A recent court decision could allow auto dealers and other taxpayers who perform installation services to increase their cost of goods sold deduction (COGS Deduction) for Texas franchise tax purposes, thereby reducing their future franchise tax liability and also presenting a refund opportunity.
On July 22, 2014, a Travis County District Court judge ruled in favor of the taxpayer in Autohaus LP, LLP v. Combs. Texas statutes provide that a taxpayer’s COGS Deduction includes the costs of acquiring or producing goods that a taxpayer sells. At issue in this case was whether an auto dealer could include labor costs related to the installation of new and replacement auto parts in its COGS Deduction.
The taxpayer in Autohaus argued that it could include such labor costs because the Texas Tax Code defines “production” to include “installation.” The comptroller argued that its rule interpreting the tax code limits the definition of installation to include only “installation occurring during the manufacturing or construction process.” The judge ultimately ruled for the taxpayer on the basis that the comptroller’s rule defining the word “production” for purposes of the COGS Deduction was too narrow and therefore invalid.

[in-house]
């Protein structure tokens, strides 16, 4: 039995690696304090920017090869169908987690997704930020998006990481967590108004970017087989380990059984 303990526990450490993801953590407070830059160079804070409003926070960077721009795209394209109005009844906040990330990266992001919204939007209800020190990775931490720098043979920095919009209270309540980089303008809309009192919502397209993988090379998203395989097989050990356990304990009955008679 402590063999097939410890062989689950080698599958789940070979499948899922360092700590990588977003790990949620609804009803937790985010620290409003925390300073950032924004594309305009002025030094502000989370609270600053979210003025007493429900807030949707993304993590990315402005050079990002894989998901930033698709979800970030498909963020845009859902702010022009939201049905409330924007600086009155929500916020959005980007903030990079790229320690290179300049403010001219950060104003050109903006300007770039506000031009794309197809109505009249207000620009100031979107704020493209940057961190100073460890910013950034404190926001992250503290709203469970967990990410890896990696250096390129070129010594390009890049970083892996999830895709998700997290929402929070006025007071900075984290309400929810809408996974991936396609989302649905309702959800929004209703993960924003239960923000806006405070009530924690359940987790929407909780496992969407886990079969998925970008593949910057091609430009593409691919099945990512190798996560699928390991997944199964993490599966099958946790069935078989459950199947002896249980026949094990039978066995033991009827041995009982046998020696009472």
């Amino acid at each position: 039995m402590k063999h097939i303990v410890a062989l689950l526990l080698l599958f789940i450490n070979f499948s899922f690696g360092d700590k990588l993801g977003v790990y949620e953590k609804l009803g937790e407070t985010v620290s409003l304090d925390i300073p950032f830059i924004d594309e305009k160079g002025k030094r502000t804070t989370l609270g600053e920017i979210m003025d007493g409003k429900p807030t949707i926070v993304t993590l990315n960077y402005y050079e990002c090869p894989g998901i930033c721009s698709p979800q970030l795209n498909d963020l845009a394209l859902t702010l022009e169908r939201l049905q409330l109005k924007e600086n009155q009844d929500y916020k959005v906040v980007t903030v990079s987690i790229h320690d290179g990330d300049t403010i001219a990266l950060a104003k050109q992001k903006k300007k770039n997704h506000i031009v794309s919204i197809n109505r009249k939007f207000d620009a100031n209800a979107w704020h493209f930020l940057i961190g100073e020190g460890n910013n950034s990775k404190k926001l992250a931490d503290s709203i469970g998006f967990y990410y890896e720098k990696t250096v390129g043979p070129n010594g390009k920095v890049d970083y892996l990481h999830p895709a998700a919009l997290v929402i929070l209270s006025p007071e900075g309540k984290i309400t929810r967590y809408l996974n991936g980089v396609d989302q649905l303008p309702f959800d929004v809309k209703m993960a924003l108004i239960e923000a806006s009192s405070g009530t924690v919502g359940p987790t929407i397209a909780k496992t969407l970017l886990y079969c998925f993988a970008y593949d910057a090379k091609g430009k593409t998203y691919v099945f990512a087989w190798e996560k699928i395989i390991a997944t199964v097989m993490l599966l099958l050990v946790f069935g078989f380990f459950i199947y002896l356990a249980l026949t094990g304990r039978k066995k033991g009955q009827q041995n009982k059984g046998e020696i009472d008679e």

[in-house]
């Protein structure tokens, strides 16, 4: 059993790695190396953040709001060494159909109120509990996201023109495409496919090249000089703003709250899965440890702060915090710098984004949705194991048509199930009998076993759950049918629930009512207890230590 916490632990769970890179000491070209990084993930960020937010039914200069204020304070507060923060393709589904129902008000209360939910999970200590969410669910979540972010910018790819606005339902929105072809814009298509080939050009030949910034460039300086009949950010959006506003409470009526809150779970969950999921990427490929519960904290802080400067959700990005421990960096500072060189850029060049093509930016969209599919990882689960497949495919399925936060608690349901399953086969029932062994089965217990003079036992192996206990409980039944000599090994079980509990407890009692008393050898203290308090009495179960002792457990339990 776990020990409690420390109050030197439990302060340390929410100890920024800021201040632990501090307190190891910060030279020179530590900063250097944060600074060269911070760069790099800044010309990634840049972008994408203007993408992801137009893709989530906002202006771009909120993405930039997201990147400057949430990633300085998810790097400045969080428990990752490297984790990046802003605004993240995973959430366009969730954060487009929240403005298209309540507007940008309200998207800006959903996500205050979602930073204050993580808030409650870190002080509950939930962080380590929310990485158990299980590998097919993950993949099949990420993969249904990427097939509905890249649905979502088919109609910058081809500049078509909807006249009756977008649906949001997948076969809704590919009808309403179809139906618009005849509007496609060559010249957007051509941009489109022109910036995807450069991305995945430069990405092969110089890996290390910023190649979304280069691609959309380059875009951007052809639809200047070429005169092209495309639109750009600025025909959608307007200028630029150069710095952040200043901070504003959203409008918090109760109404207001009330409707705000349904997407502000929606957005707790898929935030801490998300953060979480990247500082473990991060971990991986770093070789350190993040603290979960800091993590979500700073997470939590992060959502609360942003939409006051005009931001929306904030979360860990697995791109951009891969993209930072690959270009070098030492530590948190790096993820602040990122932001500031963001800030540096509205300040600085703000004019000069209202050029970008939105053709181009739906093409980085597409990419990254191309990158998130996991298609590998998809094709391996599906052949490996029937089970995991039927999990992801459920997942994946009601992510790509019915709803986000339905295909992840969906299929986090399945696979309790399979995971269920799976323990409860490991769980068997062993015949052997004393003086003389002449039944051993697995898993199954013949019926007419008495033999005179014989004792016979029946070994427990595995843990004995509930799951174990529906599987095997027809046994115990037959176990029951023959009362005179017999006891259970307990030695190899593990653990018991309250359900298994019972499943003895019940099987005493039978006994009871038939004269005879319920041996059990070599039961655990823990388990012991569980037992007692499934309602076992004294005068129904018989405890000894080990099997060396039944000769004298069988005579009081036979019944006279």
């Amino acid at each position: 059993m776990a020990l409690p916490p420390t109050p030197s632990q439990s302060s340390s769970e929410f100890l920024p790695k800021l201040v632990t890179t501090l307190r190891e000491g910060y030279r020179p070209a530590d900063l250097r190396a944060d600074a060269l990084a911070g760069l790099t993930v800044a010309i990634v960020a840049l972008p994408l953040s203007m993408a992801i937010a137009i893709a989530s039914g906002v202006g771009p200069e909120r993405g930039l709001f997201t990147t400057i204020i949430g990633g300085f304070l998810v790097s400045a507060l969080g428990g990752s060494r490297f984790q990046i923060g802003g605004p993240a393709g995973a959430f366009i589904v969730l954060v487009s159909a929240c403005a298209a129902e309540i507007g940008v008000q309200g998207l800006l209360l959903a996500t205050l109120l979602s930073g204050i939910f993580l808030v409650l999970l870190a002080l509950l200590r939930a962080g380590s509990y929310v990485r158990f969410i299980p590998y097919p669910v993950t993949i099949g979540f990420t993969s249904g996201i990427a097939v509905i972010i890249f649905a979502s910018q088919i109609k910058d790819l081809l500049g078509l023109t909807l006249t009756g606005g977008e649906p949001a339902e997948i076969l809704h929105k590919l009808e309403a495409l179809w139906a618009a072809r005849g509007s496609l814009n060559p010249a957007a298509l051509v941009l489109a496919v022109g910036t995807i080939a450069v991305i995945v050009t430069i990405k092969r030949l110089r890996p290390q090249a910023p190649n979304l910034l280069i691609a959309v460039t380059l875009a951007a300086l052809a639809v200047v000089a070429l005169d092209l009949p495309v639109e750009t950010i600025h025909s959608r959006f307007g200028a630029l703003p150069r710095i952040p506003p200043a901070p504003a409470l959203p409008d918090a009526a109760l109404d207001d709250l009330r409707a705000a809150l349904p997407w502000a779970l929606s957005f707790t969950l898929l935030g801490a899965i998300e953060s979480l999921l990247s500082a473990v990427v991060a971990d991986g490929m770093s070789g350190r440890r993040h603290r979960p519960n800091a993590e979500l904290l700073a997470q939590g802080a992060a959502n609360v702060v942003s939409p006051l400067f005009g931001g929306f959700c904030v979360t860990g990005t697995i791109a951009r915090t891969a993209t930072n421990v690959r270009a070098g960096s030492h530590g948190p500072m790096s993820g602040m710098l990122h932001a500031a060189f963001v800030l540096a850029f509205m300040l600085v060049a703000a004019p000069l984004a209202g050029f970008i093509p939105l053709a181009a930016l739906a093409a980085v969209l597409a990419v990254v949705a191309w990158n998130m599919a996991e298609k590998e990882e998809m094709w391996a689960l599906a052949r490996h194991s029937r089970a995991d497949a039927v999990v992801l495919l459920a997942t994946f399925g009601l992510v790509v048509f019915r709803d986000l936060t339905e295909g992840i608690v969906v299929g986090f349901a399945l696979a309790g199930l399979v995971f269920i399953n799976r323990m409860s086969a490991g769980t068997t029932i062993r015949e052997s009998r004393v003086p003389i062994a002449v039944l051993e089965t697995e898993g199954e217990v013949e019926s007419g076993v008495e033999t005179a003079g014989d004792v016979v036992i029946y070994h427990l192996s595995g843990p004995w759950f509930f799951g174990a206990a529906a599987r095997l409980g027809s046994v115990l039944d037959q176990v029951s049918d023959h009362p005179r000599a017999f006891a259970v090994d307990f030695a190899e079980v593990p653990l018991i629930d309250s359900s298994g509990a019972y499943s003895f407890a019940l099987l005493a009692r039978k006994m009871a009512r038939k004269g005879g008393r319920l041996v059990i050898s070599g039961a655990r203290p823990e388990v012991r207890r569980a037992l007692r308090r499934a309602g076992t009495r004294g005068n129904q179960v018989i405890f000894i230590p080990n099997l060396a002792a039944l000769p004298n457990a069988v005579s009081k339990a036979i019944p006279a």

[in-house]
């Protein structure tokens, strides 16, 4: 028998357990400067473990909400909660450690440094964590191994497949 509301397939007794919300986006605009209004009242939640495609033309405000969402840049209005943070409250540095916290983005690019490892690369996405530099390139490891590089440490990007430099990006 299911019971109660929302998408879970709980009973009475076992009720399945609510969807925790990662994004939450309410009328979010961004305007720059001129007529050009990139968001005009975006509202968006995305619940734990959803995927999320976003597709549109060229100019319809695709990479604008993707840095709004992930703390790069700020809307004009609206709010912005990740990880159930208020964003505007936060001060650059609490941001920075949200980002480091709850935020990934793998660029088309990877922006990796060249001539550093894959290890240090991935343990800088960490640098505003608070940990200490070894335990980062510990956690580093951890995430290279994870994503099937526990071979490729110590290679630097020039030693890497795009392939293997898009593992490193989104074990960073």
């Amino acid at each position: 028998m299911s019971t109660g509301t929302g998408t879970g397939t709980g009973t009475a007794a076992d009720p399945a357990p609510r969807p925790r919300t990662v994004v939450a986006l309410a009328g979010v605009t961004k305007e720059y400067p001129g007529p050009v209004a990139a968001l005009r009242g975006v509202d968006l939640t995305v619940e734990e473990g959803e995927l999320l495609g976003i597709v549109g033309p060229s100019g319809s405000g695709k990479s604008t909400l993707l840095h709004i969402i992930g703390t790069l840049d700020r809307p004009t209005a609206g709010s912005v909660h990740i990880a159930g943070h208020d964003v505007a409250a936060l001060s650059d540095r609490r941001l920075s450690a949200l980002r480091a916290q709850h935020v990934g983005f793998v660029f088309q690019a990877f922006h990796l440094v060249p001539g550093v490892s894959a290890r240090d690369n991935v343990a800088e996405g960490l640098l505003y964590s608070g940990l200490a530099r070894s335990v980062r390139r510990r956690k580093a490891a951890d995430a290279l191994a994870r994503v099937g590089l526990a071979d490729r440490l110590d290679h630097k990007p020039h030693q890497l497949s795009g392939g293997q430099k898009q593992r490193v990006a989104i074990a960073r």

The comptroller’s office still has the opportunity to appeal this decision. Nonetheless, if the Autohaus decision stands, taxpayers who install goods (e.g., auto dealers with service departments) are entitled to include such labor costs in their COGS Deduction. The Autohaus decision also opens up the door for other service department-related costs to be included in the COGS Deduction, such as utilities, insurance and property taxes associated with the service department. Taxpayers may also file refund claims to include such additional costs in their COGS Deduction on previously filed franchise tax reports.
To discuss what additional costs you may include in the COGS Deduction or how to file refund claims, contact our director of state and local taxes, Jon Wellington, at (214) 461-1430.